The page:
Condominium Management
Regulatory Authority of Ontario

Relationship Between Condominium Management and Tenants

Ontarians continue to embrace the condominium lifestyle with unprecedented construction and an increasing number of units (there are currently over 800,000 units owned by residents and investors according to data provided by the Condominium Authority of Ontario in 2021). Condominiums continue to be an attractive real estate investment opportunity that purchasers use to offset mortgage costs while building equity. In line with this, the number of people renting in condominiums also continues to grow: Families and individuals who favour the benefits of an urban lifestyle, unique property amenities, and the advantages of this kind of community living are increasingly attracted to making their homes in condominiums.

Condominium owners/investors who rent out their units are landlords, and the landlord/tenant relationship in a condominium is different from a rental apartment building or complex. Condominiums involve systems of rules and governing documents, as well as concepts such as space ownership. Similarly, renters do not always understand that renting a condominium is not the same as renting an apartment and should know where to go when addressing certain issues.

Responsibilities of the Owner and the Renter/Tenant

Each condominium corporation has its own specific declaration, bylaws, and rules that must be followed by all residents, in addition to the overarching Condominium Act, 1998 (Condo Act) legislation. Unit owners have a duty to ensure their tenants receive copies of, and comply with, all governing documents. As outlined in the Condominium Authority of Ontario’s Residential Condominium Buyers Guide, it is the responsibility of the unit owner to ensure that the tenant abides by the condo corporation’s governing documents.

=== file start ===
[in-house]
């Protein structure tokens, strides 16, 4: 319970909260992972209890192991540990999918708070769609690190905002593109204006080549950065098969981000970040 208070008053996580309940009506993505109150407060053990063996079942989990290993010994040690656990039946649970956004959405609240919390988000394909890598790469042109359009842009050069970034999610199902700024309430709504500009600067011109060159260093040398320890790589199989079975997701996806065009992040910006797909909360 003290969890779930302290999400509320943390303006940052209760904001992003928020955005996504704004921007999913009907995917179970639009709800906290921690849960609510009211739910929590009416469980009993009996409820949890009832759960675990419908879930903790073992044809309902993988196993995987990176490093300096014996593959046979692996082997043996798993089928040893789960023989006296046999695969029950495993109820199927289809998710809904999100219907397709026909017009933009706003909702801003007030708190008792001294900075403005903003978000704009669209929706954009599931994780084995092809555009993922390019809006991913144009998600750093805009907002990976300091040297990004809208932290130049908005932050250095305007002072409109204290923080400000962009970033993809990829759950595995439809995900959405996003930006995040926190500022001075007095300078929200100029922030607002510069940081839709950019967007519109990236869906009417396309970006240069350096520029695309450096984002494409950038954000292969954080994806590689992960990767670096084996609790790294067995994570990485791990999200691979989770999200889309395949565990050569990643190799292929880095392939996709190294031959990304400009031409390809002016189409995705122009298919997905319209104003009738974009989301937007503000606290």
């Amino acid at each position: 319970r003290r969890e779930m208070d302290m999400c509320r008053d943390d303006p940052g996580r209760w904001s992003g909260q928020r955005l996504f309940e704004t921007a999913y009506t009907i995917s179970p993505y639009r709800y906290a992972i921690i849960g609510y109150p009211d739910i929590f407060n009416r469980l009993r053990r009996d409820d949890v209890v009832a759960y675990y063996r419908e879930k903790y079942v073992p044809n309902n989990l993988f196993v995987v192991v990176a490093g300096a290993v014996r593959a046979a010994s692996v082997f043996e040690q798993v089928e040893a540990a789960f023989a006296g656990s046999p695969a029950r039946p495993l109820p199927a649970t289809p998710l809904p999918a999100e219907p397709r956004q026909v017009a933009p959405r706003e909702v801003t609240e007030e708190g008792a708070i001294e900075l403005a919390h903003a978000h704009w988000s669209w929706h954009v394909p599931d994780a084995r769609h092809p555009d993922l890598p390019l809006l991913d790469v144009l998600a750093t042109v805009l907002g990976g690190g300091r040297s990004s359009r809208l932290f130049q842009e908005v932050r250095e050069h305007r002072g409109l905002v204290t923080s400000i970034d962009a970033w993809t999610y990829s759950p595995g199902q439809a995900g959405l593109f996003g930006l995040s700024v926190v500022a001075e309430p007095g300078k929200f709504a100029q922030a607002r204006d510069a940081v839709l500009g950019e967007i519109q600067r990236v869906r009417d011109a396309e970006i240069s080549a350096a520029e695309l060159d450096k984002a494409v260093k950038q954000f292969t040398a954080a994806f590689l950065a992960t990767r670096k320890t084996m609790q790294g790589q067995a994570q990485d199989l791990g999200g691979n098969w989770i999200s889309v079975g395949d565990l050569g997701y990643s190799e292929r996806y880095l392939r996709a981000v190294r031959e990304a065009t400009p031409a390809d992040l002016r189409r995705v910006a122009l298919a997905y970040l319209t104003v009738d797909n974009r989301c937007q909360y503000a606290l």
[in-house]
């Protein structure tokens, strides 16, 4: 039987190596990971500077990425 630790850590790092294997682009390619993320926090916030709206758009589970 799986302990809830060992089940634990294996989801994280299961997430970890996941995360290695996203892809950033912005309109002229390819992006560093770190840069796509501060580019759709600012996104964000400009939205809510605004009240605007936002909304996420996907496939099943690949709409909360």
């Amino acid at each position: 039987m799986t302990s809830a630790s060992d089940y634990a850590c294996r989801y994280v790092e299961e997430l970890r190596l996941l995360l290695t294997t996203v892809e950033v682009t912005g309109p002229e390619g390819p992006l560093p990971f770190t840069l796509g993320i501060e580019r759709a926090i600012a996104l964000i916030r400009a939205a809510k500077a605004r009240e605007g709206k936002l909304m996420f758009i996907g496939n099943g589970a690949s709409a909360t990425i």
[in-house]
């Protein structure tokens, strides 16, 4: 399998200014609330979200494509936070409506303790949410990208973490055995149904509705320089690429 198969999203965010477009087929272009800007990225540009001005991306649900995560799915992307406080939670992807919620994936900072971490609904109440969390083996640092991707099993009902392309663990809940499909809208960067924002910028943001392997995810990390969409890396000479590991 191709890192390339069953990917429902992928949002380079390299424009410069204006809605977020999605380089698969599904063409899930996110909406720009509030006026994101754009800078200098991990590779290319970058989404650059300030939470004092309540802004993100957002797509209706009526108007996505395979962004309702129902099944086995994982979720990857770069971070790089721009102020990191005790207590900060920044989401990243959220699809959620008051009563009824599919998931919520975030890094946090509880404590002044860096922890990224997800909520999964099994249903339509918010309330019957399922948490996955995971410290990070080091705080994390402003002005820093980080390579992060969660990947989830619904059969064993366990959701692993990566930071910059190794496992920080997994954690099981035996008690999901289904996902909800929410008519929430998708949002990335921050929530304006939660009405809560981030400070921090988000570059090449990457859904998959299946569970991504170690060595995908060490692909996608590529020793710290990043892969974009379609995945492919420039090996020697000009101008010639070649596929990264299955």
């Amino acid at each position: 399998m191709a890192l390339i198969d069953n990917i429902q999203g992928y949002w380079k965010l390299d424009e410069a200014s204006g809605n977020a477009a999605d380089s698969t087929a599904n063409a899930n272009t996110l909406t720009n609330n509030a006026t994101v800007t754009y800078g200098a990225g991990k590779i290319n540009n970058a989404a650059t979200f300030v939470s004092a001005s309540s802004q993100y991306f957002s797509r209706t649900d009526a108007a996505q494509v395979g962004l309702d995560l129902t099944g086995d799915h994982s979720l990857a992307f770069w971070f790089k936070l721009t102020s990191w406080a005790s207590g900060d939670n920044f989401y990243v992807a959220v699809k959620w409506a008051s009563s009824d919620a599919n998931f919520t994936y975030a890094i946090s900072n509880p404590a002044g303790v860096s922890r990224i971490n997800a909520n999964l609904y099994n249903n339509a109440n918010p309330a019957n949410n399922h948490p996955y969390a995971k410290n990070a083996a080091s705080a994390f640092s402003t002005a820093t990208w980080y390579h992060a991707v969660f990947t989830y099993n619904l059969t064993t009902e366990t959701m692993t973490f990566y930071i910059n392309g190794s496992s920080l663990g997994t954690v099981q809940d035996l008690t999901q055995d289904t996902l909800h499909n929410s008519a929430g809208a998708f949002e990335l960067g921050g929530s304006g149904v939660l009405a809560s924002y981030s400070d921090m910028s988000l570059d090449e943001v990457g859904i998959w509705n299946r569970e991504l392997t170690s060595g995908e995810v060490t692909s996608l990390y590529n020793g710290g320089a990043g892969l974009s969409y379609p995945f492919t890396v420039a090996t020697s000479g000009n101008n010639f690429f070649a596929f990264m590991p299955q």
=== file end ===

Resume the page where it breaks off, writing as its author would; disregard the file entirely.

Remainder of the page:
When an owner chooses to rent their unit, they are responsible for notifying management of the leasing/tenancy agreement and providing the tenant’s contact information. Section 83 (1) of the Condo Act requires that owners have a legal duty to provide notice to their corporation within 10 days of signing a lease with a tenant.

Renters are beholden to their landlords, the condominium owner, from whom they rent their unit, and in general should approach them first for any problems they encounter in their unit, or within the condominium. In other words, the owner is the point-person for their tenant in the event of an issue (for example, maintenance) that requires resolution. It is important to note that although there is condominium legislation, the relationship between an owner and a renter is governed by separate legislation, the Residential Tenancies Act, 2006.

Role of the Condominium Manager as it Relates to Renters

Naturally, condominium managers will interact with residents—tenants included—throughout the course of a day. It is normal for managers and tenants to communicate about certain routine matters within the building, and for tenants to raise emergencies directly to management or other building personnel (in addition to raising these issues with their landlord). Tenants should expect courteous and respectful service in these interactions with management. However, tenants should also understand that condominium managers provide their services to the condominium corporation under the direction of the condominium’s Board of Directors, and that the condominium and the owner have specific obligations to each other.

There are three things tenants should keep in mind:

  1. The manager works for the condominium corporation and takes direction from the condominium’s board of directors.
  2. The condominium corporation has a relationship with the owner.
  3. The owner has a separate relationship with the tenant.

If a tenant has an issue with the unit they are renting, or other features of the condominium, the tenant should raise the issue with their landlord. With an increasing number of condominium renters, clarifying this hierarchy is more important than ever.